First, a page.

If your main worries are about support then there are steps you can take to insist that this is taken seriously, as described above. You also should have a copy of the local authority’s family and friends’ care policy – you may be able to find a copy here. Our advice sheets on special guardianship and support for family and friends carers from children’s services and social security support for relatives and friends looking after someone else's children are also quite informative.

If your worries are not about support but that realistically it is not possible for you and your family to care for another child, if your daughter cannot care for her own baby, then of course you can decline. However, if there are other family or connected people who could be considered then please do encourage them to come forward to be assessed so that where possible the baby can be safely cared for in their family network, if their parent(s) cannot. If the baby is adopted this will sever the legal link between them and your family and, in most cases, there is no further direct contact.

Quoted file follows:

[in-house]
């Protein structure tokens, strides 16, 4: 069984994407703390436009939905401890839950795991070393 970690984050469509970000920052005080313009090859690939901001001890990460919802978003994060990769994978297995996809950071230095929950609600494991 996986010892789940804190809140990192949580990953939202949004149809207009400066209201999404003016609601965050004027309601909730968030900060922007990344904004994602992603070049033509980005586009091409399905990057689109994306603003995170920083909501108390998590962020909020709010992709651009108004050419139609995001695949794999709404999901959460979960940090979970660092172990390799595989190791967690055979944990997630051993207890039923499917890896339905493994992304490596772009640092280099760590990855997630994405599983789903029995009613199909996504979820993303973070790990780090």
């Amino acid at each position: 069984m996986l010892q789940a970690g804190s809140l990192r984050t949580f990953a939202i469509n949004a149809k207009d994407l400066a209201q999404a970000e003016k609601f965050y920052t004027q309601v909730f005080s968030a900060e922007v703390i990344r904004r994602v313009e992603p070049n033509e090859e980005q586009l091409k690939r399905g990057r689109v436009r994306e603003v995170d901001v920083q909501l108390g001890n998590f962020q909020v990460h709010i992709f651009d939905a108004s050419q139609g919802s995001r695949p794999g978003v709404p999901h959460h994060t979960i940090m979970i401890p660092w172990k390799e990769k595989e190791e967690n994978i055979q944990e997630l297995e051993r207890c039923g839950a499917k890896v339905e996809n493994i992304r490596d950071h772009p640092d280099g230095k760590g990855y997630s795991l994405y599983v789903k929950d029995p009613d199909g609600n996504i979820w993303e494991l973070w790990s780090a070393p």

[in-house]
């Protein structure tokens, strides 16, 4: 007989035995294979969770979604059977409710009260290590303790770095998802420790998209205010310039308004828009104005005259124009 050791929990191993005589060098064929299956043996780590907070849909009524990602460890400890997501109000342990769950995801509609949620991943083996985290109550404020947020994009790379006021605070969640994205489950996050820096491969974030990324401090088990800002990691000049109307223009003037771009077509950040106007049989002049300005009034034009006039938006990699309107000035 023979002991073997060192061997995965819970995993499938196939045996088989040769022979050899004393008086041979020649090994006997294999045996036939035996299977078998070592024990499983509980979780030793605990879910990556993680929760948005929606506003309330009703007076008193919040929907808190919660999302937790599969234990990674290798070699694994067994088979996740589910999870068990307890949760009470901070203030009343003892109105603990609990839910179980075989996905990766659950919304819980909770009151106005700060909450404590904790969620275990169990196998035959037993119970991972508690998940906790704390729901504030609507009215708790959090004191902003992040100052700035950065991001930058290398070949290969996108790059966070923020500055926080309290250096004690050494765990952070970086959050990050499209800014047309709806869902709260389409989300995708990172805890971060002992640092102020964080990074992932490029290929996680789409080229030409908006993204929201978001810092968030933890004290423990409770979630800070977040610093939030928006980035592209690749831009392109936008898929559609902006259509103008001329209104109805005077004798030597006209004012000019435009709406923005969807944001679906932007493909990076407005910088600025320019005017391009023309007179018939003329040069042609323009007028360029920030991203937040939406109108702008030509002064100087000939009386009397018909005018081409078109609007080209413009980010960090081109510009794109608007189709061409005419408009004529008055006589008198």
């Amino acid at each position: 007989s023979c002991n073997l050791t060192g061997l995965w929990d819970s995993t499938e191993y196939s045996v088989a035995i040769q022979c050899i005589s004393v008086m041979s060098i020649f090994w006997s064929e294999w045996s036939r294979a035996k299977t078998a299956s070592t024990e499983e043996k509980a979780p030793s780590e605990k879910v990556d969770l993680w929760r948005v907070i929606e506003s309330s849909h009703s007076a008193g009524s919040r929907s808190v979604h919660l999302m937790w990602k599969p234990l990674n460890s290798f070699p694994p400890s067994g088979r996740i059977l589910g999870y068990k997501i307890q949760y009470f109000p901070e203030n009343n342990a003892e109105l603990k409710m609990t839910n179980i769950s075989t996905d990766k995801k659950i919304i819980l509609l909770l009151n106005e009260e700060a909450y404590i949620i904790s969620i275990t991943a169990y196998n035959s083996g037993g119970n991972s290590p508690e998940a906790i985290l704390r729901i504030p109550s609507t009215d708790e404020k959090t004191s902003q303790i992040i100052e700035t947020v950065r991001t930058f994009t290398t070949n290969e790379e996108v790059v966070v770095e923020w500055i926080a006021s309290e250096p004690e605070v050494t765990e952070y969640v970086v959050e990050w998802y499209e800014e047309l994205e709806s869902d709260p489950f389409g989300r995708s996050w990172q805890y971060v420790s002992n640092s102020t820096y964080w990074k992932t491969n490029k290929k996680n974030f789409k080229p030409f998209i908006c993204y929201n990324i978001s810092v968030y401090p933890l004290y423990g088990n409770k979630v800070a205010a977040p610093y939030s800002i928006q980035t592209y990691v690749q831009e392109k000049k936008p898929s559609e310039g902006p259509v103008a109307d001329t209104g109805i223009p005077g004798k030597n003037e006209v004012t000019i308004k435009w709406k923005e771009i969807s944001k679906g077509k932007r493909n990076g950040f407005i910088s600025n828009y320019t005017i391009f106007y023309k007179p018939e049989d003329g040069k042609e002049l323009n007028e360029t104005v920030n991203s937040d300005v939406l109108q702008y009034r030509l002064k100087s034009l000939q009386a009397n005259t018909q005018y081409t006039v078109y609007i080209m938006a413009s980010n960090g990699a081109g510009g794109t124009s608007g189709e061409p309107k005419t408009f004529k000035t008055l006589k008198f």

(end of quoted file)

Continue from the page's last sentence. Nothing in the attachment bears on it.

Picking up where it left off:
The situation is very difficult. It may be that other grandparents or family members who have been in a similar situation can offer their advice or the benefit of their experience.

You are also very welcome to post again – with an update on what’s happening and to ask any further queries – or if you prefer, please do contact our Freephone advice helpline on 0808 801 0366 Mon – Fri 9.30 to 3.00 to speak to an adviser.

I hope everything goes well with the birth of the baby.

With best wishes

Suzie